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Tributes and love for Grace

Carterton woman Grace Yeats, 20, has died after a decade-long battle with a rare brain illness.

In May 2012, Grace Yeats became one of only a handful of people worldwide known to have a rare form of severe basal ganglia necrosis – death of cells or tissue in a region of the brain involved in controlling movement.

The illness left her unable to walk or talk, after being a healthy and active Carterton primary school pupil just weeks earlier.

At the time, Grace was the worst affected of 13 people worldwide diagnosed with the condition.

Before diagnosis, Grace’s illness had been a mystery.

Grace’s mum, Tracy, announced her death with a Facebook post on Tuesday.

She said Grace had been unwell for weeks.

“I am heartbroken to let you all know that my beautiful baby passed peacefully this morning, safe in her bed as the morning sun first touched her face. No more pain, no more spasms, no more suffering. Dance and cartwheel my love,” the post read.

The post attracted an outpouring of condolences from community members, bringing in almost 500 comments.

Grace’s condition followed an auto-immune encephalitis [inflammation of the brain] caused by Dopamine Type 2
receptor auto-antibodies, a reaction of an organism to its own tissues].

The effects included violent whole-body spasms, muscle contractions, scoliosis [deformation of the spine], and seizures.

Money for her ongoing treatment was raised through the Grace Yeats Trust, and in November 2013, Make-A-Wish flew Grace to Auckland to meet US pop star Taylor Swift.

In early 2016, Grace showed significant improvements in her health since she began taking Sativex, a cannabis-based spray.

The Times-Age reported in February 2016 that Grace had survived a life-or-death crisis, before suddenly talking for the first time since a brain disease robbed her of speech and movement almost four years ago.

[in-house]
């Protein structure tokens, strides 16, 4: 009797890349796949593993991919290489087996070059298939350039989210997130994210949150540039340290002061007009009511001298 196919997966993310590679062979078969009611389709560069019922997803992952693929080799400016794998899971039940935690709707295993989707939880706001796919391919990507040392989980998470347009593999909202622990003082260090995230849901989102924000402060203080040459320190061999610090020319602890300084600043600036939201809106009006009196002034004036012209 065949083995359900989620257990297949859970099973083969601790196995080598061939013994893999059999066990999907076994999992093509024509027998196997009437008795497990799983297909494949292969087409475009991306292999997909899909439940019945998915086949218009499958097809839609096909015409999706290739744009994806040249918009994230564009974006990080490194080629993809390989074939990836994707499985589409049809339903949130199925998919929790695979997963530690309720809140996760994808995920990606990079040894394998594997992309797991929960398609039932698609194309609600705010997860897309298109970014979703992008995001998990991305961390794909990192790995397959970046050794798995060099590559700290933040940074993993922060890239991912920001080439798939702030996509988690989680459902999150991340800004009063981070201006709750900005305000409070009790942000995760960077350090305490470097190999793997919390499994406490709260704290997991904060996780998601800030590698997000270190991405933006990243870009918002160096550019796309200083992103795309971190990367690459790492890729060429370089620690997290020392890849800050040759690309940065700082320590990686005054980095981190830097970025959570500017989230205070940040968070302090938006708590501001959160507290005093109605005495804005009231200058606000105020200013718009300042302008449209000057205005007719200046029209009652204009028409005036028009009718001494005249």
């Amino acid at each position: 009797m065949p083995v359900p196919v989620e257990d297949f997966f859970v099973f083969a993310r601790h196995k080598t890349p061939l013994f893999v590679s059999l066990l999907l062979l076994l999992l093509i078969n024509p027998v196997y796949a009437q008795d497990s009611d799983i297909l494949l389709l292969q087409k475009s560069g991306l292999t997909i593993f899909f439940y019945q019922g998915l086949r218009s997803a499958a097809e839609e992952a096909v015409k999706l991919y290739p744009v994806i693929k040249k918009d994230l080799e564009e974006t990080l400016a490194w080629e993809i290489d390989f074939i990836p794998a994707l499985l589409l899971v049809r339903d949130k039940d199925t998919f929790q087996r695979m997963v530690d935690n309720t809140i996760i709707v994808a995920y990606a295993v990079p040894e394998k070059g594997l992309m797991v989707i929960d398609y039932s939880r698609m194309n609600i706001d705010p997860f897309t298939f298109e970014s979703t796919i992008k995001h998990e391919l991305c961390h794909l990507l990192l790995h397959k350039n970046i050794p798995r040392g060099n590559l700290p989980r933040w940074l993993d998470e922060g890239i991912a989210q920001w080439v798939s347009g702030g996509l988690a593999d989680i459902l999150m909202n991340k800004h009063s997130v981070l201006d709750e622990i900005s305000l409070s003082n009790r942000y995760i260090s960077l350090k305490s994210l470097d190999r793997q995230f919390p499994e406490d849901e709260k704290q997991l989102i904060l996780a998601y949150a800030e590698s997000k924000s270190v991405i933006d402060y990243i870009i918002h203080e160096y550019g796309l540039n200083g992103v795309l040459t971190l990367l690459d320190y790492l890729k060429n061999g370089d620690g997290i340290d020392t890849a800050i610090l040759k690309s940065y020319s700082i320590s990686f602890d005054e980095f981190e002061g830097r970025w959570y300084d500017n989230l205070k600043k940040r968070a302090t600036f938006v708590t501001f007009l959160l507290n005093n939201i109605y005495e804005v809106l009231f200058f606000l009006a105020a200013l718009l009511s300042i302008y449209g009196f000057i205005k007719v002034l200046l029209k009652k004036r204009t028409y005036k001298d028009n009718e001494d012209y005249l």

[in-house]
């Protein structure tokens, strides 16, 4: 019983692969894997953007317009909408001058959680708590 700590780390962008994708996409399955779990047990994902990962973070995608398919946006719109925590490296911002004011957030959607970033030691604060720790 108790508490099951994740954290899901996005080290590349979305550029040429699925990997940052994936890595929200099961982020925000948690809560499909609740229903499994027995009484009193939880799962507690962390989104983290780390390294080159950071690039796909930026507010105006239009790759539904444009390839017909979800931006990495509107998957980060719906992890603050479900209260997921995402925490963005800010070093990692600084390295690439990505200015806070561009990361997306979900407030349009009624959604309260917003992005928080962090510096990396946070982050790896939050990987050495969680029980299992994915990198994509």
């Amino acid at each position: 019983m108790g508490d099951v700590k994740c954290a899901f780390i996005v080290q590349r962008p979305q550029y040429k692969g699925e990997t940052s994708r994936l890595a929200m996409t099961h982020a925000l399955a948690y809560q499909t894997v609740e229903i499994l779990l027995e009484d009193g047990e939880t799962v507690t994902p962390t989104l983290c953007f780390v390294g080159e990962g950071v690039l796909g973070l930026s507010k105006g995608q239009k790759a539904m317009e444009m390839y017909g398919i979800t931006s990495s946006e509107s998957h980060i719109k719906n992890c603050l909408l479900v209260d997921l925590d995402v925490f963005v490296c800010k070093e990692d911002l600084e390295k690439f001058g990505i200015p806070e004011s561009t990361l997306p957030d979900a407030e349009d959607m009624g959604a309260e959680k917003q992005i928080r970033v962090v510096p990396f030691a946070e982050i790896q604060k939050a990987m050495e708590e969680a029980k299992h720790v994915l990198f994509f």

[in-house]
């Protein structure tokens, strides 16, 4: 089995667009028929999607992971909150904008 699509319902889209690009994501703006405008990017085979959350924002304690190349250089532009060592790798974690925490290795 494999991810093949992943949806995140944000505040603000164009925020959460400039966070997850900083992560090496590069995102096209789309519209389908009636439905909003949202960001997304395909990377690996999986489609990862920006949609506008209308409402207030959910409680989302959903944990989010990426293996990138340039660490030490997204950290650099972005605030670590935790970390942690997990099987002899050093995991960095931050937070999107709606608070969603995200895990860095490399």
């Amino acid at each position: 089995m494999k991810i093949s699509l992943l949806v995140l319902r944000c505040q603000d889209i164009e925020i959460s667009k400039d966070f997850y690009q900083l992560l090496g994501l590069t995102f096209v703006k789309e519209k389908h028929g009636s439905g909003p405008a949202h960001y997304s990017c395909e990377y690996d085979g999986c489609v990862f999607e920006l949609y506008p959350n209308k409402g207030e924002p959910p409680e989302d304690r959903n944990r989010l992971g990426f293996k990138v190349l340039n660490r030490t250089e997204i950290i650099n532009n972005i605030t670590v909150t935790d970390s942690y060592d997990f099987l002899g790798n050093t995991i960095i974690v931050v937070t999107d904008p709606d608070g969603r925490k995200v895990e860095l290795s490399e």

Grace’s father, Stephen Yeats, had hoped to speak with his daughter, who was recovering in Starship Hospital in Auckland with mum Tracy at her side, after emergency surgery to replace an infusion pump had failed.

He said the recovery of her ability to vocalise was a miracle.

“I’ll admit it is miraculous. It’s very hard to explain.

“What’s miraculous about it is that for four years we’ve tried to get her to talk.

“She was the talker in the family. We called her ‘Lady Blah Blah’.

“For nearly four years we have tried and tried and tried to get her to communicate with us because it’s just so important, especially in a situation like this. We need Grace to be able to say yes or no.”

Grace had before only ever been able to indicate “yes” with a slight movement of her index finger before her surgery.

“So we’ve gone from that, despite constant coaching from us, to vocalisation,” he said.

“My hope is that if that brain connection is made, if the connection is there, then there’s hope. To be quite honest, I’d lost hope a long time ago. Tracy gets the credit for persisting and believing.”

A death notice in the Times-Age yesterday said a service would be held for Grace at Richmond Chapel, 10 Richmond Rd, Carterton, tomorrow, at 10am followed by private cremation.

Grace Prior
Grace Prior
Grace Prior is a senior reporter at the Wairarapa Times-Age with a keen interest in environmental issues. Grace is the paper’s health reporter and regularly covers the rural sector, weather, Greater Wellington Regional Council, and coastal stories.

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